However, he believes the transformation requires a collaboration between all of IAF’s members in over 40 countries, especially given the new European Union legislation that is on the horizon, which calls for zero carbon emissions by 2050.
He points out the IAF wants to be the bridge between manufacturers, brands and retailers. “The goal is to sit at the table and solve the industry’s wider problems together – this way we can achieve positive results more quickly.”
Buyers and brands’ needs are also changing, but Altan states they are demanding too much and when they demand too much it places extra pressure on manufacturers and this includes getting a fair price.
He says: “Brands and retailers don’t want to pay extra for the changes required to take the industry forward but they need to share the costs – they want safe, sustainable factories with good worker welfare. To be able to achieve all of this you need a lot of investment and manufacturers need to make some profits to invest in these changes.”
In saying this, he remains positive this can be achieved but says: “We need to collaborate with buyers and manufacturers to make this happen.”
The big shift away from low price fashion will mean a change in thinking for many sourcing countries, says Altan.
He believes it will take time for garment manufacturers, especially those in Asian countries that are focused on low price fashion, to make the transition within their business model but his advice is to start adopting digitalisation technology now.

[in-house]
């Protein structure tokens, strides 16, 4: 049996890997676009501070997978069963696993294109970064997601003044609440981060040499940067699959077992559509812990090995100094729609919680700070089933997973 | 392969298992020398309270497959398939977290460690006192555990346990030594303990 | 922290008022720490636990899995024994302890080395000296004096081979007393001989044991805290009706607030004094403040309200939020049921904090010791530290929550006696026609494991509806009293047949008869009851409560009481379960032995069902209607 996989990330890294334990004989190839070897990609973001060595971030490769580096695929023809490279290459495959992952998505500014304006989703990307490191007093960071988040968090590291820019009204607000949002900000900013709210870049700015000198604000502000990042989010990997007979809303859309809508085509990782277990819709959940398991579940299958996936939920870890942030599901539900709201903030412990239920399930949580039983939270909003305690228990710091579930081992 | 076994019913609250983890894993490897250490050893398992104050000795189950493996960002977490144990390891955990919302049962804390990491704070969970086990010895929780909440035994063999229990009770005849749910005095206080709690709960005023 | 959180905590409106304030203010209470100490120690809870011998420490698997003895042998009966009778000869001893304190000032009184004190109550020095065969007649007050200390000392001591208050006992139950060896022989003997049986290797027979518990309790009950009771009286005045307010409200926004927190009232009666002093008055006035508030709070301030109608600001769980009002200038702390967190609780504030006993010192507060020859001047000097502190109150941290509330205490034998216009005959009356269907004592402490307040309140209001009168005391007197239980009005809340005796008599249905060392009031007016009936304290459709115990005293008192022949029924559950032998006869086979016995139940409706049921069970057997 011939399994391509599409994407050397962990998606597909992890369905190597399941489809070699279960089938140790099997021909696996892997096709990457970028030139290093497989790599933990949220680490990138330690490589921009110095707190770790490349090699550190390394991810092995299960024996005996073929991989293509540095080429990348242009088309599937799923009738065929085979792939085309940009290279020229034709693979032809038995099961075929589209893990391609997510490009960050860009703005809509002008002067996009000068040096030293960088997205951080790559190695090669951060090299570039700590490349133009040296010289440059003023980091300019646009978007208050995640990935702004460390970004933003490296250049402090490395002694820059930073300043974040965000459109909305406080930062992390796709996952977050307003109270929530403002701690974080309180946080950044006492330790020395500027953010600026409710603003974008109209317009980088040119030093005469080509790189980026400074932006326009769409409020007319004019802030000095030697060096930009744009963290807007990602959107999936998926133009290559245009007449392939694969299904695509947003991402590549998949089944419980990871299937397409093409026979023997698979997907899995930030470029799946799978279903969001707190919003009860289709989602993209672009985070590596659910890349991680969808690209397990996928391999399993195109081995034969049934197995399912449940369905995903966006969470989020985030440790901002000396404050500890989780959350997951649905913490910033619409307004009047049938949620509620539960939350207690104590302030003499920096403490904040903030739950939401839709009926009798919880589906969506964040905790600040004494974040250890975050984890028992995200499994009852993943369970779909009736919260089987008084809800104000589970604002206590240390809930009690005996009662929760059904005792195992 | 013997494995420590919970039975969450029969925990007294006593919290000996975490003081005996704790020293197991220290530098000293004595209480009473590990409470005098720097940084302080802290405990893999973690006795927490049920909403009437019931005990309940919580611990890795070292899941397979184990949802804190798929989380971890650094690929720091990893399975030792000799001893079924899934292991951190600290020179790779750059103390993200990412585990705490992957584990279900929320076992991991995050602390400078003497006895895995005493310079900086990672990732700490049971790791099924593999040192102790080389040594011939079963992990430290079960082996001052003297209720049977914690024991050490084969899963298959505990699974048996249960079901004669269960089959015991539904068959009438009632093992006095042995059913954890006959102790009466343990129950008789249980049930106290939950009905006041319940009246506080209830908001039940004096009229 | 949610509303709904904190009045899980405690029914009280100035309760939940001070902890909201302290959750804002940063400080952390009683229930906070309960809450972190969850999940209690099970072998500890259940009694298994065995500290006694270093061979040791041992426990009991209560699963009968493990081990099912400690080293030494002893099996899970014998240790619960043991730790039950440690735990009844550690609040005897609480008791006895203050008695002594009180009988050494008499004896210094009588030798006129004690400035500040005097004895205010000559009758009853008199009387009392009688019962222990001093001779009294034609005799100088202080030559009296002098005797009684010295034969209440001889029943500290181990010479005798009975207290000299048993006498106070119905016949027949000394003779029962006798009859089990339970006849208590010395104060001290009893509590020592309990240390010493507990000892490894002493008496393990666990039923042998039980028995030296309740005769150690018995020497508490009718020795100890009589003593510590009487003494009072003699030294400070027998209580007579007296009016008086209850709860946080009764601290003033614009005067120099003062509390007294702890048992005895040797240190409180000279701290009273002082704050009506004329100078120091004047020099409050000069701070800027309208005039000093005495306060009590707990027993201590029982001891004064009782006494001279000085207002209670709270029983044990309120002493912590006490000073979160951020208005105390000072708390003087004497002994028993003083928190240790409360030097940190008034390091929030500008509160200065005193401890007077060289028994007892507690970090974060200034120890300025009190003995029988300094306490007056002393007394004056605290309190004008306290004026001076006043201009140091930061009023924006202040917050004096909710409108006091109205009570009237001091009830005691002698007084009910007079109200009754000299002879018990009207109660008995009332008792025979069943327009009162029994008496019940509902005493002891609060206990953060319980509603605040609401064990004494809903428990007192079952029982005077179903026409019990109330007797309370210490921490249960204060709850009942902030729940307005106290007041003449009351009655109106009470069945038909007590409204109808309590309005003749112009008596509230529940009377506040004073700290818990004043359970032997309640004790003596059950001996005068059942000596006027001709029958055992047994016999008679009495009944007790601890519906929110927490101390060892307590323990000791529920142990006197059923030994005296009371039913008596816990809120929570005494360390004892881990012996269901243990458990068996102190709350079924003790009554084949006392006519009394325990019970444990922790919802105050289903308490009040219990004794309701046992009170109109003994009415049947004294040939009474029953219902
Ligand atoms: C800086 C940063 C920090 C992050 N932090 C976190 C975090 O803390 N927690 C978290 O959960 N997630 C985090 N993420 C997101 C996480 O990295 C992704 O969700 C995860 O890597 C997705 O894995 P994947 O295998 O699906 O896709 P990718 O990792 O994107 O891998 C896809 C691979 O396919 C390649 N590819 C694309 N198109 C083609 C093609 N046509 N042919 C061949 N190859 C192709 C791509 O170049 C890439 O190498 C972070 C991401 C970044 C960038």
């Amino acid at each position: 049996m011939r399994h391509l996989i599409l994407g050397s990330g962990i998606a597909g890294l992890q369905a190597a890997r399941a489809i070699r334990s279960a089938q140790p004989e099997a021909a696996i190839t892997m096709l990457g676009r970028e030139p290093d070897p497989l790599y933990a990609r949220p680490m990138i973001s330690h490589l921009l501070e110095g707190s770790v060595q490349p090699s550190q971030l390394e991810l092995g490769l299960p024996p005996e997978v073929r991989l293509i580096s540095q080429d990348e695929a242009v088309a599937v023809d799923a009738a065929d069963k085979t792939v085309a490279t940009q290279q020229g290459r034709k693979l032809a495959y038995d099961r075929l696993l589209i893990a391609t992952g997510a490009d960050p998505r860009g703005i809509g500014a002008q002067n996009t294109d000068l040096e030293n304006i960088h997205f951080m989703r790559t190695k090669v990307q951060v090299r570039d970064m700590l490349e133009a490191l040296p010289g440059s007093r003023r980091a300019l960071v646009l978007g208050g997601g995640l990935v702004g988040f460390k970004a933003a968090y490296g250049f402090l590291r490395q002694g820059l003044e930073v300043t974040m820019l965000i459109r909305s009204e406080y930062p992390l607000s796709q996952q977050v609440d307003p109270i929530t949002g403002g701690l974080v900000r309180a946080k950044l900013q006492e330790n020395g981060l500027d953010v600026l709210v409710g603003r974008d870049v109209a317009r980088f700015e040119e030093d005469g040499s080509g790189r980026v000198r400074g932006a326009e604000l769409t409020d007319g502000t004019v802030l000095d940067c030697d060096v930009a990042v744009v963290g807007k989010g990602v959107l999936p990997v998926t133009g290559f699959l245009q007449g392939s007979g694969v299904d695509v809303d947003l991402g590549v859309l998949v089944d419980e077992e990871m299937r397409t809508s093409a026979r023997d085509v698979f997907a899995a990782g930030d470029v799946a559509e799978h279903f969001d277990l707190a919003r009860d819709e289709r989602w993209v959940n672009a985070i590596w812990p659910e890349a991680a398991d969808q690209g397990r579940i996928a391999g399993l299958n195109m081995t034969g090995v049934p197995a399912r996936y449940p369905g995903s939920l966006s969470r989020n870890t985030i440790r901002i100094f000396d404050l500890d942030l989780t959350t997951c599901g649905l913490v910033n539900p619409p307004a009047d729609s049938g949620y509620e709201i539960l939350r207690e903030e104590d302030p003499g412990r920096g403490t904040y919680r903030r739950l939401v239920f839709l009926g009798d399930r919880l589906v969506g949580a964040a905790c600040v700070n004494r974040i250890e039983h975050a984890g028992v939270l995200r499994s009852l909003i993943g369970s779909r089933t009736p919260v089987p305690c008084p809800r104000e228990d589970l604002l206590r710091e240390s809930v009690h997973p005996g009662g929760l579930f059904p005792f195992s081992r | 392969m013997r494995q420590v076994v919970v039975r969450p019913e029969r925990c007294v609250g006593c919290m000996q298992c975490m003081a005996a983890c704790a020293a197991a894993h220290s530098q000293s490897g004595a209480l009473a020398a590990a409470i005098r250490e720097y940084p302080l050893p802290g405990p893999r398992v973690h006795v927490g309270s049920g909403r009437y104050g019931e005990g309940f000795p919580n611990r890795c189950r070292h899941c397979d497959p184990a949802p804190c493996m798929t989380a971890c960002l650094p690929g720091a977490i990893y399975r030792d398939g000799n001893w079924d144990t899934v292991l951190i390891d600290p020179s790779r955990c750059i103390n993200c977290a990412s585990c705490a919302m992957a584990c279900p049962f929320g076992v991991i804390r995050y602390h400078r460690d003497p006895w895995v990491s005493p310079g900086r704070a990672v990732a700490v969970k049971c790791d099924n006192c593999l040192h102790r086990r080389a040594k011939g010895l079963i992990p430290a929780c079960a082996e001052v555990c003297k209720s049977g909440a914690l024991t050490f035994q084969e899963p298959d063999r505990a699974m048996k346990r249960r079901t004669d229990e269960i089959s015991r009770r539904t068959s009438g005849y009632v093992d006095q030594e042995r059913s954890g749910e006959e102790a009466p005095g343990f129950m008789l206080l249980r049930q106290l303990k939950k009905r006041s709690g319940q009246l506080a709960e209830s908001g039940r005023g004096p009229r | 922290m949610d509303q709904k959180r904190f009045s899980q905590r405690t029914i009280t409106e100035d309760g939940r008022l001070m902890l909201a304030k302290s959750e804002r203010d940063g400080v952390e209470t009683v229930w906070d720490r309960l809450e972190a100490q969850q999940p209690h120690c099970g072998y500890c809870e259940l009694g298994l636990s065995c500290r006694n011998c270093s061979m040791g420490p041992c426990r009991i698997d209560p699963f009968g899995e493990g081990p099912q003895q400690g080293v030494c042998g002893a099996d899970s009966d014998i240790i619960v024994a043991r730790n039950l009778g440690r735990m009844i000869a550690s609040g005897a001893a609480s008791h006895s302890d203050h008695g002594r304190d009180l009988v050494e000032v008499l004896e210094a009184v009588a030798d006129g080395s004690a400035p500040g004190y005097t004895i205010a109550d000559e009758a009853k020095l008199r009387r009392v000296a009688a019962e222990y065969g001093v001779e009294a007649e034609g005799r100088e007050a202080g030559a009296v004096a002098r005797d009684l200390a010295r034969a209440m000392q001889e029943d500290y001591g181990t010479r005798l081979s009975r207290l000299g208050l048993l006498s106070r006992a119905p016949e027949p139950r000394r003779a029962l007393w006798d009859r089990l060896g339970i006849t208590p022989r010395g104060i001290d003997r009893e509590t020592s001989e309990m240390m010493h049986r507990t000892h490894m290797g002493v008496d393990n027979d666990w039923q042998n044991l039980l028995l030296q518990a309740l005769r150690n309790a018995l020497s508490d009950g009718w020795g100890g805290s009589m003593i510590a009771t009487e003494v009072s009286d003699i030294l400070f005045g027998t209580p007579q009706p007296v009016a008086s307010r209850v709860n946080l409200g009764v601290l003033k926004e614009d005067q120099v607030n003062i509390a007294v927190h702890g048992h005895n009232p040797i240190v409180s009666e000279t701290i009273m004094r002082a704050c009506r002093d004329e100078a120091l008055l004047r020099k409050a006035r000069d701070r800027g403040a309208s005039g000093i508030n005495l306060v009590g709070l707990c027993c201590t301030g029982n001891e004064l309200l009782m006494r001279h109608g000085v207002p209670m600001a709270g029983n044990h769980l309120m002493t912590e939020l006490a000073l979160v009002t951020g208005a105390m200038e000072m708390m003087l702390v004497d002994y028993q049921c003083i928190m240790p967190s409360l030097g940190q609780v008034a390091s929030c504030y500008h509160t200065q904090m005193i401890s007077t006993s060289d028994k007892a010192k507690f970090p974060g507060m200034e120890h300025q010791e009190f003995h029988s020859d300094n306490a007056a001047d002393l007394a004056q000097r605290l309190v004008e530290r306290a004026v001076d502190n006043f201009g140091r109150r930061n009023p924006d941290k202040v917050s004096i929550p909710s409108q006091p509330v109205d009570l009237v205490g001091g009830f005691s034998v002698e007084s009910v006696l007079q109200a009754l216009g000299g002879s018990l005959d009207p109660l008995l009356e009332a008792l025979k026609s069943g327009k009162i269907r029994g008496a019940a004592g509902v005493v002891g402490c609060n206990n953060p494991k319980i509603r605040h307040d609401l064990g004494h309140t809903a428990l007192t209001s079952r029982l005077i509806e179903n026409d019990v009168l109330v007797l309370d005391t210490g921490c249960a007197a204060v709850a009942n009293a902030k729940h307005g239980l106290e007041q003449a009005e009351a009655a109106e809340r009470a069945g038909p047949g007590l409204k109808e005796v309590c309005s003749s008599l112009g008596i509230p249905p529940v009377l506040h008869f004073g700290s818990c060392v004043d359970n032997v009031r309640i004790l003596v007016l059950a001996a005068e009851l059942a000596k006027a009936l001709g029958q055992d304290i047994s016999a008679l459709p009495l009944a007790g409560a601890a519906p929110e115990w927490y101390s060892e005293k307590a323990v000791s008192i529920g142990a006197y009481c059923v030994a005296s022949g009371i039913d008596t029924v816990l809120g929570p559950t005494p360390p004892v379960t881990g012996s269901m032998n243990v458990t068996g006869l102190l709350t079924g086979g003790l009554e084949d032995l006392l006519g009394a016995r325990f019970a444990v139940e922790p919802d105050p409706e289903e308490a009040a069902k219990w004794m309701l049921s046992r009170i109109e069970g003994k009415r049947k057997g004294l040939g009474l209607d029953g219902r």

This shift also needs more universities to focus on fashion design and technology programmes and Altan is adamant that every factory needs to have an in-house fashion design department.
“Garment manufacturers need to have their own collections and intenational collections so when a supplier visits they can show them new pieces, new developments, new embroidery and fabric techniques.”
This is the secret to being able to ask buyers and brands for a higher price for their garments.
Altan’s philosophy is that if a garment manufacturer doesn’t ask for a fair price they won’t get one, but he also understands that having a point of difference from a competitor makes it much easier for a fair price to be offered.
Nearshoring remains a buzzword within the garment industry at the moment but Altan points out this can only go so far towards solving the industry’s wider problems.
He says: “We all have to increase the quality, provide the added value and deliver design upgrades to the clothes we manufacture and this requires collaboration between the East and West and with buyers, retailers and local design groups.”
Altan is also a firm believer in the industry needing to constantly renew itself: “We can’t do the same thing again and again – we have to bring new ideas into the market and provide R&D with new fabrics. Young people have a different fashion mentality – we have to adjust ourselves to that as well – we have to bring out young fashion designers as they know how to best serve their peers.”
As a Turkish garment manufacturer he’s keen to share the success of Istanbul Fashion Week, which has been running a competition to introduce young designers to the industry for a number of years. The result, he notes, is the positive reputation the country now has for having good young designers.